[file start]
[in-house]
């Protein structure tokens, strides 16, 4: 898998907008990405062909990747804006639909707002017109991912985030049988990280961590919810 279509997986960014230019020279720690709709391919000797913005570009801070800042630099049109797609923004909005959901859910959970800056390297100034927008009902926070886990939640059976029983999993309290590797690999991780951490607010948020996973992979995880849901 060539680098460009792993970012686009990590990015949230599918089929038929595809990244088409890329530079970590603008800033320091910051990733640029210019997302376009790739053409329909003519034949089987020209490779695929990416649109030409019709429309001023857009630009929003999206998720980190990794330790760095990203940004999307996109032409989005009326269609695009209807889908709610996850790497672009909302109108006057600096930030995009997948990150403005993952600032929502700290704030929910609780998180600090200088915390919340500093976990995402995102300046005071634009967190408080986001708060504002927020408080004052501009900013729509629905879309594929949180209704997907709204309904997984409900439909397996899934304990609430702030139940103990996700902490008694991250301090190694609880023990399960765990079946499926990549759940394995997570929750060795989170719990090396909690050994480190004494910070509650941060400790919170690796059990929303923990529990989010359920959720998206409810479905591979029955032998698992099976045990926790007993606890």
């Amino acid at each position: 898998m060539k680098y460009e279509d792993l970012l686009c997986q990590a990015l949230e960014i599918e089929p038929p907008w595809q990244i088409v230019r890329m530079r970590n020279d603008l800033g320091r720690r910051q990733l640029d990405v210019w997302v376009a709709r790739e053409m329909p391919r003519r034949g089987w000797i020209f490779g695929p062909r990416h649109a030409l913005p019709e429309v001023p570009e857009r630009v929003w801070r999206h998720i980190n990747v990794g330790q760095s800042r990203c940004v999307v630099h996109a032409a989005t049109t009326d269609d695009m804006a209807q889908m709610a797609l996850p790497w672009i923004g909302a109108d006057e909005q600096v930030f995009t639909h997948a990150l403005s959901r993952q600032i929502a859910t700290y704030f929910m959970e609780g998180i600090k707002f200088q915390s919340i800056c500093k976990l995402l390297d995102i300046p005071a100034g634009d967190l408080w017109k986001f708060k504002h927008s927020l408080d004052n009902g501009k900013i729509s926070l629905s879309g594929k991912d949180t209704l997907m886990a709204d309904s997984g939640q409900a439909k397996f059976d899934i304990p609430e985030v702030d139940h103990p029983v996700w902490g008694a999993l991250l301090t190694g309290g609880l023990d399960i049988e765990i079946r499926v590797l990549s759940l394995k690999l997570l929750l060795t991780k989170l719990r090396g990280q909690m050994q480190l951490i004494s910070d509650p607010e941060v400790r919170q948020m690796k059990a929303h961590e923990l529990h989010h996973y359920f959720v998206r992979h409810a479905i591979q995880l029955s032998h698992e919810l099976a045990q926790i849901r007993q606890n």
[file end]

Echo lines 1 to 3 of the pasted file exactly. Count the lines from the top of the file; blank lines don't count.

[in-house]
């Protein structure tokens, strides 16, 4: 898998907008990405062909990747804006639909707002017109991912985030049988990280961590919810 279509997986960014230019020279720690709709391919000797913005570009801070800042630099049109797609923004909005959901859910959970800056390297100034927008009902926070886990939640059976029983999993309290590797690999991780951490607010948020996973992979995880849901 060539680098460009792993970012686009990590990015949230599918089929038929595809990244088409890329530079970590603008800033320091910051990733640029210019997302376009790739053409329909003519034949089987020209490779695929990416649109030409019709429309001023857009630009929003999206998720980190990794330790760095990203940004999307996109032409989005009326269609695009209807889908709610996850790497672009909302109108006057600096930030995009997948990150403005993952600032929502700290704030929910609780998180600090200088915390919340500093976990995402995102300046005071634009967190408080986001708060504002927020408080004052501009900013729509629905879309594929949180209704997907709204309904997984409900439909397996899934304990609430702030139940103990996700902490008694991250301090190694609880023990399960765990079946499926990549759940394995997570929750060795989170719990090396909690050994480190004494910070509650941060400790919170690796059990929303923990529990989010359920959720998206409810479905591979029955032998698992099976045990926790007993606890």
């Amino acid at each position: 898998m060539k680098y460009e279509d792993l970012l686009c997986q990590a990015l949230e960014i599918e089929p038929p907008w595809q990244i088409v230019r890329m530079r970590n020279d603008l800033g320091r720690r910051q990733l640029d990405v210019w997302v376009a709709r790739e053409m329909p391919r003519r034949g089987w000797i020209f490779g695929p062909r990416h649109a030409l913005p019709e429309v001023p570009e857009r630009v929003w801070r999206h998720i980190n990747v990794g330790q760095s800042r990203c940004v999307v630099h996109a032409a989005t049109t009326d269609d695009m804006a209807q889908m709610a797609l996850p790497w672009i923004g909302a109108d006057e909005q600096v930030f995009t639909h997948a990150l403005s959901r993952q600032i929502a859910t700290y704030f929910m959970e609780g998180i600090k707002f200088q915390s919340i800056c500093k976990l995402l390297d995102i300046p005071a100034g634009d967190l408080w017109k986001f708060k504002h927008s927020l408080d004052n009902g501009k900013i729509s926070l629905s879309g594929k991912d949180t209704l997907m886990a709204d309904s997984g939640q409900a439909k397996f059976d899934i304990p609430e985030v702030d139940h103990p029983v996700w902490g008694a999993l991250l301090t190694g309290g609880l023990d399960i049988e765990i079946r499926v590797l990549s759940l394995k690999l997570l929750l060795t991780k989170l719990r090396g990280q909690m050994q480190l951490i004494s910070d509650p607010e941060v400790r919170q948020m690796k059990a929303h961590e923990l529990h989010h996973y359920f959720v998206r992979h409810a479905i591979q995880l029955s032998h698992e919810l099976a045990q926790i849901r007993q606890n």